Charged Coupling Device (CCD) sensors were invented by Dr. Willard Boyle and Dr. George Smith at Bell Labs in 1969. CCD sensors - name from how the charge is read after an image is captured. the sensor is able to transport the built up charge across itself without compromising the image quality. The first row of the array is read into an output register, which in turn is fed into an amplifier and an analogue to digital converter. After the first row has been read, it is dumped from the read out register and the next row of the array is read into the register.

The charges of each row are coupled so as each row moves down and out, the successive rows follow in turn. The digital data is then stored as a file that can be viewed and manipulated.

Until recently, CCD sensors have been predominant in digital cameras because of their high quality/ low noise images and their maturity, having been produced for over thirty years. new manufacturing methods of an old technology have led to inroads for it to surpass CCD sensors.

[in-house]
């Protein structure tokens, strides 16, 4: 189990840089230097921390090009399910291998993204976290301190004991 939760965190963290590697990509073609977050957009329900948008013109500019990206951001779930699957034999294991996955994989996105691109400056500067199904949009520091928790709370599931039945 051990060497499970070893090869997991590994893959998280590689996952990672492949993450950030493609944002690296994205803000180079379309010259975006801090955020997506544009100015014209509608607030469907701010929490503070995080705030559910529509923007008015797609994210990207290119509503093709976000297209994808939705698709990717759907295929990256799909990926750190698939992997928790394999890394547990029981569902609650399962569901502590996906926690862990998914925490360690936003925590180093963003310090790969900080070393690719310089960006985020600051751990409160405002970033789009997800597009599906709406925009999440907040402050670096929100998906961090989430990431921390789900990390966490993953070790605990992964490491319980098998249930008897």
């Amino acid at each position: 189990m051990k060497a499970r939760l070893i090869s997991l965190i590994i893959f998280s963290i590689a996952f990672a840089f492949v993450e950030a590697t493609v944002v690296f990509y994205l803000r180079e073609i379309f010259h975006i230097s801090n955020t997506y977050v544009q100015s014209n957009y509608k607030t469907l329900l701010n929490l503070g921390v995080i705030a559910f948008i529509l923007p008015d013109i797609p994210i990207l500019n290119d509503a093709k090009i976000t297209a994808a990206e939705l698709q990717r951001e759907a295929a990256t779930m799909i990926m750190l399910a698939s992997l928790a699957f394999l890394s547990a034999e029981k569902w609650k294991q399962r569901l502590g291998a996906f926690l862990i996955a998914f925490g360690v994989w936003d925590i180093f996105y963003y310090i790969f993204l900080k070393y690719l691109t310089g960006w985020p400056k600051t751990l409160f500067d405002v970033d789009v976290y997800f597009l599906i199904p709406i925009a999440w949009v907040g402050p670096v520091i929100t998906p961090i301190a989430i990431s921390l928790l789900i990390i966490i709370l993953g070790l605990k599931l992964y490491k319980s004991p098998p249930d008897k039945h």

CMOS sensors

CMOS (Complimentary Metal Oxide Semiconductor) sensors or Active Pixel sensors - first discussed in a paper from Dr. Eric Fossum, a scientist at NASAs Jet Propulsion Laboratory, in 1992. 1993 through to 1995, JPL developed much of the technology which would be implemented into the CMOS sensor. In 2001, Micron Technology used its extensive knowledge of CMOS wafer manufacturing to enhance the development further.